Palestinian books more often described as Israelis appropriating land and seeking to dominate – not destroy – Palestinians. Israeli books generally stated that Palestinians aimed to destroy Israel.

Was Gingrich correct? No book was found that taught math using dead Jews.

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  • I’ve just read the study, in Hebrew, and found it severely flawed. There are quotations from Israeli textbooks that refer to actual historical events with accuracy but because they use terms such as “Arabs” or “Jihad” in referring to these events, they are considered to be partial national narratives that demean the “other.” This is a significant issue. When the Palestinians describe what happens in Haifa in 1948 using wrong history, that counts as the same as when an Israeli textbook refers to speeches by Arab leaders who denounce Israel and Zionists. One is historically accurate, the other isn’t but they both count as an attack on the “other.”

    That’s without getting into the question of whether the panel itself was properly selected. Why didn’t the panel choose an Israeli scholar who isn’t publicly identified with Israel’s far left and who has recently written a public letter opposing Israel’s actions in the 2009 Gaza war? Surely there are Israeli scholars who specialize in textbooks who are centrist in the views or even to the right?

    That’s also without getting into the question of why the committee members involved with the project were not sent the final version before its release despite concerns about it.

    Not to worry, though, from now on “Palestinian textbooks and Israeli textbooks are similar in their negative depictions of the other.”

  • I like your analysis. What a waste of $500K in U.S. State Dept funds. I wish an oversight committee would use your comments

    • If I wasn’t busy, I would show you a few examples. The more I think about this study, the more egregious I find it. As another example, they take a paragraph from an Israeli book stating that opposition to the presence of Jews in Palestine was driven by different groups and individuals but had a society-wide Arab agreement to prevent the return of Jews to the land and the establishment of a Jewish state, and equate it to a Palestinian book claiming that Zionism is a political colonialist movement that intended to overtake land and uproot the Arabs from their land. As if the comparison wasn’t weak enough (this was under the heading of inferring the aspirations of the other), according to their own standards, the investigators state that statements of this nature reside in 11% of secular Israeli textbooks, 25% of Haredi textbooks and 61% of Palestinian textbooks. But, again, at the end of the day, the claim is that “both sides do it.”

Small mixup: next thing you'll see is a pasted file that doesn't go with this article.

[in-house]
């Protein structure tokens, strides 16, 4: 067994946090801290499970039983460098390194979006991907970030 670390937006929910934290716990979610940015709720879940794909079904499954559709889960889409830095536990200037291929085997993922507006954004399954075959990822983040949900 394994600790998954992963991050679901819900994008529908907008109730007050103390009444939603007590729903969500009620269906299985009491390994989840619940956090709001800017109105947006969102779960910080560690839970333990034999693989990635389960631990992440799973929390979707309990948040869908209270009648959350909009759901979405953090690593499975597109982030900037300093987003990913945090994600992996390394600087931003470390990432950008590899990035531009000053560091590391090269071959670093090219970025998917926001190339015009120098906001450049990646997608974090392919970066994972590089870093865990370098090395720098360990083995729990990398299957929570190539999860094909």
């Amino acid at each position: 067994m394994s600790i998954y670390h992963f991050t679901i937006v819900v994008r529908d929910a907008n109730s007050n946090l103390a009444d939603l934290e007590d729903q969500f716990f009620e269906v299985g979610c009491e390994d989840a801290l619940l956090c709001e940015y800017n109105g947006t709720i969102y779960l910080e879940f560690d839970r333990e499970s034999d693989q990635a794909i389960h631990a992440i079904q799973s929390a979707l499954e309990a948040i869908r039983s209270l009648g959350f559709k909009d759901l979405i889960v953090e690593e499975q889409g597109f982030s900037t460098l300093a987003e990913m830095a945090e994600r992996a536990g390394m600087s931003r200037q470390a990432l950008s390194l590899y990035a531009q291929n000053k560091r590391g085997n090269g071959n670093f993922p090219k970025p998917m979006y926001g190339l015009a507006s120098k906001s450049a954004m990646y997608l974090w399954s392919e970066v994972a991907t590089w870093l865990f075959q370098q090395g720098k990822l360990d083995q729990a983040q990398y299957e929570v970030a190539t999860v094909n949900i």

Maybe a study like this is impossible to undertake. Maybe you need to have some people who aren’t all from the left, or Palestinian sympathizers and in agreement about the politics of the conflict, but at the end of the day, a flawed study now has the imprimatur of the State Dept., Yale and a well-named multifaith organization in Israel. The State Dept. isn’t touching this with a ten foot pole, Yale isn’t really connected and the non-profit which requested the study is also distancing itself, but the mission has been accomplished: neutralization of the true claim that Palestinians are educating their young to oppose and hate Israeli Jews.

      If you think about the progress of the non-physical dimensions of the conflict between the Arabs and Israelis, what the Palestinian supporters have done very effectively is neutralize Israeli and Jewish claims even as they persist in attacking Israel using the very “tools” they are denying or claiming to be no different than the Israelis’.